Conservation Advisory Council

Regular Meetings Schedule:

The CAC meets on the second Wednesday of each month at 5:30pm on the 3rd Floor in the Masonic Hall in the Town Complex.

CAC Members:

  1. Barbara Mansell, Chairperson
    Term: 1/1/2024 to 12/31/2024
    Member Term: 1/1/2023 to 12/31/2024
  2.  Mady Goldstein 
    Term:  1/1/2024 to 12/31/2025
  3. Alice Bacon
    Term: 1/1/2024 to 12/31/2025
  4. Jean McAvoy
    Term: 1/1/2023 to 12/31/2024
  5. Margaret Pierpont
    Term: 1/1/2023 to 12/31/2024
  6. Lynne Morrell
    Term: 1/1/2023 to 12/31/2024
  7. Joe Phelan
    Term: 1/1/2023 to 12/31/2024
  8.  Jenn Brown
    Term: 1/1/24-12/31/2025
  9. Deborah Valchar
    Term: 1/1/2024 to 12/31/2025

     Katherine Mustello, Town Board Liaison

We invite you to review our Natural Resources Inventory

Natural resources inventories (NRIs) provide an important foundation for planners and decision-makers for many planning groups, including Towns. They can provide a basis for proactive planning and policies that consider community priorities like habitat connectivity, source water protection, and scenic views.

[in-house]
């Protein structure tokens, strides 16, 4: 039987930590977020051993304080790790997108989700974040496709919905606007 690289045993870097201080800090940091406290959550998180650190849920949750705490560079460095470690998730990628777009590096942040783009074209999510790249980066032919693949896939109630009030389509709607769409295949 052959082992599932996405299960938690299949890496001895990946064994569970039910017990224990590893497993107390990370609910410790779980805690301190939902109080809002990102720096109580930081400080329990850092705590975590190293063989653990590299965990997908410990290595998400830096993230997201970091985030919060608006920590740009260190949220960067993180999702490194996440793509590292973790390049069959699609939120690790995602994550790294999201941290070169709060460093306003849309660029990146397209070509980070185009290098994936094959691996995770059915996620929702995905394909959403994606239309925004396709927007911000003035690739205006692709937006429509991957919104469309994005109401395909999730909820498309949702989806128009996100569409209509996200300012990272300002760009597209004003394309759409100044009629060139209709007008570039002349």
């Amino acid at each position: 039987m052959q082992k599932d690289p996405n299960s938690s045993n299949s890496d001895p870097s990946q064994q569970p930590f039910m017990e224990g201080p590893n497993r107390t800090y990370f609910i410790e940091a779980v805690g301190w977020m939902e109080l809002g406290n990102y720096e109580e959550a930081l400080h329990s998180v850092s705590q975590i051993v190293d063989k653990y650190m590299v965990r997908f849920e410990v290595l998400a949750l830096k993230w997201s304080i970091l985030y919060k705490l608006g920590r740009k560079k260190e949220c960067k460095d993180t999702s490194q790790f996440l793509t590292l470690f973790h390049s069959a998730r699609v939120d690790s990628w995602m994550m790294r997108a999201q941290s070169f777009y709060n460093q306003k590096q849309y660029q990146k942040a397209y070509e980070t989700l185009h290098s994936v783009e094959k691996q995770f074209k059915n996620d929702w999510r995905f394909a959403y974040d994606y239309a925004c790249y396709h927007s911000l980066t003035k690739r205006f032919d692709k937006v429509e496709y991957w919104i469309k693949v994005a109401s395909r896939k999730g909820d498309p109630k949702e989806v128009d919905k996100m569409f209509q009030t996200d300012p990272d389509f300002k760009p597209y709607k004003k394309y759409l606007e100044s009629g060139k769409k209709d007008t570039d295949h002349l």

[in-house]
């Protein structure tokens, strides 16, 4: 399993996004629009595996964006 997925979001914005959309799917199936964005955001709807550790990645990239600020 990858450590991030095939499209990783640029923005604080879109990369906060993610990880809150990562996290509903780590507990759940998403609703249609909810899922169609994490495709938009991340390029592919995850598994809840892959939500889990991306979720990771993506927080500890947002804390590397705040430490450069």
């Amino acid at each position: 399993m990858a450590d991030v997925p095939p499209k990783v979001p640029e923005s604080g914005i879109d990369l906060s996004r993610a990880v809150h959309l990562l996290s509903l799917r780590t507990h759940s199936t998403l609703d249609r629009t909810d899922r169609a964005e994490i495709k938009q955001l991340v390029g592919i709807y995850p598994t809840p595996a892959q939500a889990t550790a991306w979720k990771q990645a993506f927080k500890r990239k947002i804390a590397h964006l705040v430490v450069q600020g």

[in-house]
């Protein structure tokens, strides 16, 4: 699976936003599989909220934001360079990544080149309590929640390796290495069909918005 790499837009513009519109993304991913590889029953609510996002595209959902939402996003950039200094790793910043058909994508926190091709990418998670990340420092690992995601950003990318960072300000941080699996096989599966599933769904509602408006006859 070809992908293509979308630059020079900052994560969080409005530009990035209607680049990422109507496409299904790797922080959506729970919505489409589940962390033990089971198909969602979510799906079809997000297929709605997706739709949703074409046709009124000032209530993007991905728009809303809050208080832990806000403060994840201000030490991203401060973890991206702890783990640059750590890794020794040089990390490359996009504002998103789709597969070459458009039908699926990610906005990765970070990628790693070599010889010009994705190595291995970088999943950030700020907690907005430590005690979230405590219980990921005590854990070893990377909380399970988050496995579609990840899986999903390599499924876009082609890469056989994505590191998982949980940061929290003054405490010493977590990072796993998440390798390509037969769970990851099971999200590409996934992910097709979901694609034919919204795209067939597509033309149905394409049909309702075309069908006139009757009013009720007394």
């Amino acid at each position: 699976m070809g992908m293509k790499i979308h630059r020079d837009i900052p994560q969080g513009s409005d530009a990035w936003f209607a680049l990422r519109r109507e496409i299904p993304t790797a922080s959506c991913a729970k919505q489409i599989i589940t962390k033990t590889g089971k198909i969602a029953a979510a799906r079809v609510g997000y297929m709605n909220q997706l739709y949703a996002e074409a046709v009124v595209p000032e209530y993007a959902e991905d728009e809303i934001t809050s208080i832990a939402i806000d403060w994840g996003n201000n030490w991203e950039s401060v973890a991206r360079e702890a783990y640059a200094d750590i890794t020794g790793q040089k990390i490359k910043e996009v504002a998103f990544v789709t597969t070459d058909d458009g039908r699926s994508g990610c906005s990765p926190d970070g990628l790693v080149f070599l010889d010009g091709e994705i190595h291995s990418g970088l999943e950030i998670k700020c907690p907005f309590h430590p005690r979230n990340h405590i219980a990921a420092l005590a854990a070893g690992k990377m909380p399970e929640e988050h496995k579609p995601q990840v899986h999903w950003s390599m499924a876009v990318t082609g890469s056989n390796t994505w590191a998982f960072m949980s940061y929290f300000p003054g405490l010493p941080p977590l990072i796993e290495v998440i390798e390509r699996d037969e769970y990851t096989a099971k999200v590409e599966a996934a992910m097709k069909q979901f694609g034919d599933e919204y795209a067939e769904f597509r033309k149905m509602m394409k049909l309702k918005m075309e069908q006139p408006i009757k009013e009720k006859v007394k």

What is a Natural Resources Inventory?

A natural resources inventory (NRI) compiles and describes important, naturally occurring resources within a given locality (e.g., municipality, watershed, or region). Cultural resources, such as historic, scenic, and recreational resources, are often included in an NRI, as well. The inventory has two basic purposes: 1) to provide the building blocks for comprehensive land-use and conservation planning, and 2) to allow natural resource information to be included in local planning and zoning.

Link to folder with Town of Clinton NRI

Annual Reports:

What is the Conservation Advisory Council (CAC)?
The CAC is charged with advising official municipal bodies active in community planning, and with promoting wise use of the town’s natural resources. Membership draws interested citizens from across the Clinton community and includes a diversity of talent and expertise. The common commitment is a sincere dedication to preserving the quality of the environment. The CAC may have no fewer than three, and no more than nine members. Each member is appointed by the town board for a two-year renewable term, and serves without compensation. CAC Brochure